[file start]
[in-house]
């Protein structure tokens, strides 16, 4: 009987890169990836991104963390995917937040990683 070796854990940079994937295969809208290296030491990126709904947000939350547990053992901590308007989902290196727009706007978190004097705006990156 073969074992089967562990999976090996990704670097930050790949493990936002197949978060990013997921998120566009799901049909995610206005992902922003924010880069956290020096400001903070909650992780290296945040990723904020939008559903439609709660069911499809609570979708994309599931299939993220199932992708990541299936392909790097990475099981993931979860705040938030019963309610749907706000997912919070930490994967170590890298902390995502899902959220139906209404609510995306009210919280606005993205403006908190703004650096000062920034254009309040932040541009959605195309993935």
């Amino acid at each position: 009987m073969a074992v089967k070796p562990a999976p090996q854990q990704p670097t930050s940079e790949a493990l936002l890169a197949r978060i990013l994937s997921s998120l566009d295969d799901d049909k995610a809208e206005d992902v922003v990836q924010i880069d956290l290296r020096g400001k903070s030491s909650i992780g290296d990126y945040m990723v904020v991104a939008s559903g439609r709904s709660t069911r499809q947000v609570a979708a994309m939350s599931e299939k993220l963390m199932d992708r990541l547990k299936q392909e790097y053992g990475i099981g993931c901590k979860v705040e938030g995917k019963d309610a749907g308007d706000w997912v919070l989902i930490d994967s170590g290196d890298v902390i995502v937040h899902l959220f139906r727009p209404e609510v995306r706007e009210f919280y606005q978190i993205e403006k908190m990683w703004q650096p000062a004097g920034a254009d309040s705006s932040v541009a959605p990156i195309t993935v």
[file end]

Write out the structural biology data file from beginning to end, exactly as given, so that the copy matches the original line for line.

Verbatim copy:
[in-house]
């Protein structure tokens, strides 16, 4: 009987890169990836991104963390995917937040990683 070796854990940079994937295969809208290296030491990126709904947000939350547990053992901590308007989902290196727009706007978190004097705006990156 073969074992089967562990999976090996990704670097930050790949493990936002197949978060990013997921998120566009799901049909995610206005992902922003924010880069956290020096400001903070909650992780290296945040990723904020939008559903439609709660069911499809609570979708994309599931299939993220199932992708990541299936392909790097990475099981993931979860705040938030019963309610749907706000997912919070930490994967170590890298902390995502899902959220139906209404609510995306009210919280606005993205403006908190703004650096000062920034254009309040932040541009959605195309993935």
């Amino acid at each position: 009987m073969a074992v089967k070796p562990a999976p090996q854990q990704p670097t930050s940079e790949a493990l936002l890169a197949r978060i990013l994937s997921s998120l566009d295969d799901d049909k995610a809208e206005d992902v922003v990836q924010i880069d956290l290296r020096g400001k903070s030491s909650i992780g290296d990126y945040m990723v904020v991104a939008s559903g439609r709904s709660t069911r499809q947000v609570a979708a994309m939350s599931e299939k993220l963390m199932d992708r990541l547990k299936q392909e790097y053992g990475i099981g993931c901590k979860v705040e938030g995917k019963d309610a749907g308007d706000w997912v919070l989902i930490d994967s170590g290196d890298v902390i995502v937040h899902l959220f139906r727009p209404e609510v995306r706007e009210f919280y606005q978190i993205e403006k908190m990683w703004q650096p000062a004097g920034a254009d309040s705006s932040v541009a959605p990156i195309t993935v």